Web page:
Hector Lassiter is a crime novelist who writes what he lives and lives what he writes. But Hector goes a step beyond: frequently forcing those around him into the tawdry and turbulent territory of his crime stories and novels.
In Toros & Torsos, Hector meets his match in the person of a mysterious killer committed to the craft of murder: a blood-thirsty provocateur who leaves a string of increasingly macabre, homicidal tableaus modeled after seminal works of surrealist art.
This startling novel takes it cue from all-too-real recent scholarship postulating the existence of a dark underground of misogynistic and possibly homicidal surrealist artists, photographers and art collectors that flourished in Europe and United States through most of the Twentieth Century. These extremist surrealists engaged in a parlor game they dubbed “Exquisite Corpse” — a twisted collaborative artistic pursuit that may have found its most infamous and sublime expression in the 1947 murder of would-be actress Elizabeth Short.
Toros & Torsos pits Lassiter, the hard-living pulp author, against the ultimate performance artist in a duel to the death extending across three decades and three continents.
The novel is set against the vivid backdrops of a killer hurricane that nearly destroyed the Florida Keys in 1935, the Spanish Civil War, post-war Los Angeles and the final days of the Batista regime in Cuba.
This wildly original noir saga also boasts a cast of characters including Ernest Hemingway, John Dos Passos, Orson Welles, Rita Hayworth, Man Ray, Salvador Dali and John Huston.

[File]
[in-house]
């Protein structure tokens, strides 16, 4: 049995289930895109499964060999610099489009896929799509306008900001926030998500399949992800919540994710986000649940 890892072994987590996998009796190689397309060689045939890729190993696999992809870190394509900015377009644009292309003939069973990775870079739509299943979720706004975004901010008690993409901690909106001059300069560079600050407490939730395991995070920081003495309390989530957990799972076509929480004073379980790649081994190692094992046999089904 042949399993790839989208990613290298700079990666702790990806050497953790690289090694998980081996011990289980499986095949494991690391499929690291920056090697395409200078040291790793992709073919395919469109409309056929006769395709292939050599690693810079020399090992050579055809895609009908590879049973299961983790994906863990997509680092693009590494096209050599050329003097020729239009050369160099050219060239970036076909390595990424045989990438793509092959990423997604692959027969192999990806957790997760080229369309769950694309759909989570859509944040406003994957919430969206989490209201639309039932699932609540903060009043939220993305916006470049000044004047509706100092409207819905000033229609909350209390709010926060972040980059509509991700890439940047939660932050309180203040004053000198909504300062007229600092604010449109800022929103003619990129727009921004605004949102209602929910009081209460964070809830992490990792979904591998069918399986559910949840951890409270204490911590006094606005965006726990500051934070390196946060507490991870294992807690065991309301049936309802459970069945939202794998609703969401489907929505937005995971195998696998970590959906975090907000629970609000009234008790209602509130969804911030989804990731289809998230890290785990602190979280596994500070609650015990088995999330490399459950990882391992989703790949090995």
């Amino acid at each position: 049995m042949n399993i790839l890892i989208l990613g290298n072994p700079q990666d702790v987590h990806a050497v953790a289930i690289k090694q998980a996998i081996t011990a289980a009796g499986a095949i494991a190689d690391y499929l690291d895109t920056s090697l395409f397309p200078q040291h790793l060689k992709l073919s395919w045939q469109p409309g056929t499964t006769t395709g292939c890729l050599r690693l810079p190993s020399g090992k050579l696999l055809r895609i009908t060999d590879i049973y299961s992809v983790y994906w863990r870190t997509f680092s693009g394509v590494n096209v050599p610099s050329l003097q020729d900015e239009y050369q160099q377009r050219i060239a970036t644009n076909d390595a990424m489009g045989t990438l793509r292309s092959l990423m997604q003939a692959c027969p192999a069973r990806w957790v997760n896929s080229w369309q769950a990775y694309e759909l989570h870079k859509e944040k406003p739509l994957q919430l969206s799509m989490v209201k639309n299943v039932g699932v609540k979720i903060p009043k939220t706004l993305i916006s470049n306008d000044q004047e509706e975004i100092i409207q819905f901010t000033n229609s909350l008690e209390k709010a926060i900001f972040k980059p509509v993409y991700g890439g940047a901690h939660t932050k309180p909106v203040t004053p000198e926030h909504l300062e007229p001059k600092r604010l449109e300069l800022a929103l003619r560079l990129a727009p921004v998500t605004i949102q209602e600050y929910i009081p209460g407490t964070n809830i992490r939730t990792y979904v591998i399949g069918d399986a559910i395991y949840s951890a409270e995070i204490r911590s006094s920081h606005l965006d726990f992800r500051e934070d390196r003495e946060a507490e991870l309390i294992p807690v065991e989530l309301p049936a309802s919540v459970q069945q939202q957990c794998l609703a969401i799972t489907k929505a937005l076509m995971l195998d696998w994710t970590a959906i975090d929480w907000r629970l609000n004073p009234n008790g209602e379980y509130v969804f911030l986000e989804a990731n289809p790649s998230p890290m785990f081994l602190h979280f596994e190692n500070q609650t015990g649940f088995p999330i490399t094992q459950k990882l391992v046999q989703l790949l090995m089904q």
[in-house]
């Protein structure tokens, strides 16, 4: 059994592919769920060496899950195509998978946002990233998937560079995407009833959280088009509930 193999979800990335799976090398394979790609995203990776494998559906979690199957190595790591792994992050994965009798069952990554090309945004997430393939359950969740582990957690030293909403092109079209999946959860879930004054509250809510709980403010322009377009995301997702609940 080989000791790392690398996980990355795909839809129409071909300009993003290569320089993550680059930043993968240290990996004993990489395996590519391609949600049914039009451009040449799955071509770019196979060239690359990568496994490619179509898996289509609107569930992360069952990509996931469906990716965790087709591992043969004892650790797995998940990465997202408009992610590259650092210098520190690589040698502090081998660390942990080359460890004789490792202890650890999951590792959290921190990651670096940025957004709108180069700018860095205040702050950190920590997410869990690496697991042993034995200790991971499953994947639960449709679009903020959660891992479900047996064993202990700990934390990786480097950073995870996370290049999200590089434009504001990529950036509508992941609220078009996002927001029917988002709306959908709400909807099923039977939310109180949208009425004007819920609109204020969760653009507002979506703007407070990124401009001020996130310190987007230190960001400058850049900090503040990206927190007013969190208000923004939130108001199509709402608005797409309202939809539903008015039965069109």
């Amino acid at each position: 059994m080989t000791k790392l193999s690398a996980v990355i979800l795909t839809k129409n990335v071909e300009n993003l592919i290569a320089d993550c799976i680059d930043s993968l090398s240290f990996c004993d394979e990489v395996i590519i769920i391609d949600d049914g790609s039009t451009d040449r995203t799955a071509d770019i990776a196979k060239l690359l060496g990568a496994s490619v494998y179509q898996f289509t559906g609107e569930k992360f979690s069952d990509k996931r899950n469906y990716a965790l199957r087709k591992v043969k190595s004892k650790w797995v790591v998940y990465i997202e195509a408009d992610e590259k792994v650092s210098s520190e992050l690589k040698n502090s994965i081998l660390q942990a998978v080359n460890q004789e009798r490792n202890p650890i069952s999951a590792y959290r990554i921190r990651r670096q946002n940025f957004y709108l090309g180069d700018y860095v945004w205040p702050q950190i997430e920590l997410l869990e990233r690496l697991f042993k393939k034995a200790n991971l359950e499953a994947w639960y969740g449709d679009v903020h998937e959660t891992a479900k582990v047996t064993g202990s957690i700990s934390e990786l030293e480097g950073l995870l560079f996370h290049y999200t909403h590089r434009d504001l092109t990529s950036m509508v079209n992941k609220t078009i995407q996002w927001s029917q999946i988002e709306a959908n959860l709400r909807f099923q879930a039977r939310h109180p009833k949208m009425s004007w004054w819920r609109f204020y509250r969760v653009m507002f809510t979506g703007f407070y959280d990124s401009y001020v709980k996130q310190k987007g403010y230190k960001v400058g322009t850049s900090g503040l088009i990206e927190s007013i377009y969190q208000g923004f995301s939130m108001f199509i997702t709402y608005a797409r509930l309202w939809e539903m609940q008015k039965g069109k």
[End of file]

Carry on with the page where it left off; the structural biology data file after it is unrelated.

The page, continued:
In a blood-limned haze of deception, murderous metaphor and devastating betrayal, nothing is what it seems and obsession and creativity collide in a wicked and unexpected climax that shakes the art world to its foundations.
All rights available ex: English N/A: (Bleak House); French ( Belfond); Mirae N (Korea). Audio book: Recorded Books, USA.
PRINT THE LEGEND
It was the shot heard ’round the world: On July 2, 1961, Ernest Hemingway died from a shotgun blast.
Hemingway was alone in his Idaho home with his fourth wife, Mary, the morning of his death. Mary first said Papa’s shooting was an accident. Later she admitted that in the wake of brutal electroshock treatments, Ernest Hemingway took his own life.
It’s 1965, and two men have come to Ketchum, Idaho to confront the widow Hemingway — men who have serious doubts about the true circumstances of Hemingway’s death. One is crime novelist Hector Lassiter, the oldest and best of Hemingway’s friends…the last man standing of the Lost Generation. Hector has also heard intimations of some surviving Hemingway manuscripts: a “lost” chapter of A Moveable Feast and a full-length novel written by a deluded Hemingway that Hector fears might compromise or harm his own reputation.
The other is Hemingway scholar Richard Paulson who sets out to prove that Mary actually murdered Papa Hemingway. Paulson believes Mary blasted herself out of a bad marriage and into her own brand of fame by blowing away her famous husband.